A lot of Majuro looks something like this. The ocean is on either side of the buildings.

Hang in there people…I’ll get to how wonderful the Marshallese are in a moment. It is just that when plans changed on arrival (to this beautiful country made out of 29 atolls) and I had to stay true to the 24 hours, then that meant waiting for the next ship and coming home two weeks later. “Oh” you say, “what is another two weeks on top of six years already”. It is everything! It was another two weeks here and two weeks there which pushed the Saga from a four year project to a potential seven year project. I’m not on the hunt for a ten year project here. Time management is as vitally important as managing the budget of the Saga. The unexpected is always there when you are doing what has never been done before. Extra two weeks did not sit well with me. I also had to reschedule appointments in upcoming countries. I was very unhappy with it and to some degree I still am. But that really isn’t any fault of the Marshallese who also deserve a positive promotion. The weather didn’t help though. Rain, wind and grey skies. Typhoon season although the Marshall Islands apparently do not get affected much by storms. It appears that the storms start here and then move west attempting to destroy Guam. I’ve seen beautiful islands before. Plenty of them. The main island which I’m on is called “DUD” (Dulap-Uliga-Djarrit) and comprises of three narrow islands. Being an atoll it is basically just a main road lined by a string of buildings on each side along with the Pacific Ocean. You can literally walk across a lot of the islands in less than a minute. That is how narrow it is. Going to the end of it is however a 40 km (25 mi) drive. As with most small Pacific islands there is a garbage problem which shows in the azure blue water and on the white sand beaches. Dengue is present so some precaution is required. There are several derelict buildings: a once was cinema, a once was sports facility, a once was bowling alley…what the heck was I going to promote? The answer came soon enough.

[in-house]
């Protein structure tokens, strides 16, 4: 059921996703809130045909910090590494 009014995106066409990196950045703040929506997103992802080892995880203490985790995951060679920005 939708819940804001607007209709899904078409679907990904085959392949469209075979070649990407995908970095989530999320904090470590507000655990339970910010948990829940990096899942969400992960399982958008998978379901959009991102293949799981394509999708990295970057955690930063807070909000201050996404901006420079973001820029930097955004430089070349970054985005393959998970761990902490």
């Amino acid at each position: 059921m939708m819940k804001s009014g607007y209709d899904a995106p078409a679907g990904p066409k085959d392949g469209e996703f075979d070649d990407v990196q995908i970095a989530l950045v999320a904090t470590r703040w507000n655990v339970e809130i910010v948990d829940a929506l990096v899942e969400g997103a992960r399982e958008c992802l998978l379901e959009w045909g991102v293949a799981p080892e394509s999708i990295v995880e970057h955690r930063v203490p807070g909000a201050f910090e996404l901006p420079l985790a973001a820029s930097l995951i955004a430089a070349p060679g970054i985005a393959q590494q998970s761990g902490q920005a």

The roads don't take to well to the rain.

Meanwhile I needed to find accommodation and get a simcard so I had internet access. The Flame Tree is an interesting establishment. It is a guesthouse in connection to a bar/restaurant. When I first entered the bar/restaurant area I was instantly reminded of the movie “Roadhouse” in which Patrick Swayze had to clean out a rowdy bar. The setting was right but it was quiet being a Sunday. Tiny air-conditioned rooms with private toilet and shower facilities went for $40 USD in the guesthouse, which is considered really cheap in Marshall Islands. However the Flame Tree also offers a “backpackers” establishment with dorm rooms and shared facilities. The dorm also reminded me of a movie. This time “The Beach” staring Leonardo DiCaprio as Richard. My room looked like the room Richard is in when he receives the map to the secret island. But quiet. Flame Tree has a reputation for being a noisy place due to the bar and its “lively” clientele. However I was alone. I had eight rooms, a living room and a combined toilet/bathroom to myself: $20/night USD. I’ll take it. Mosquitos could fly freely so I invested in some mosquito coils and aimed a fan towards my bed. Done. I needn’t worry about food because the good crew on board “Kota Hakim” supplied me with plenty of instant noodles and in fact wanted me to take far more :)


The good ship "Kota Hakim" still keeping me well fed.

Getting a simcard was a bit of an adventure. The main street was lined with plenty of palm trees carrying heavy coconuts and the wind was at times strong. Getting hit by a coconut can crack your skull. I should say that at this point everyone I had met first of all seemed shy and reserved but enormously kind and helpful once approached. Simcards are not sold on Sundays so I had to walk back to the port where I had the code for some nearby wifi.


Hanging out at the port fence for free wifi under a dauntingly grey sky.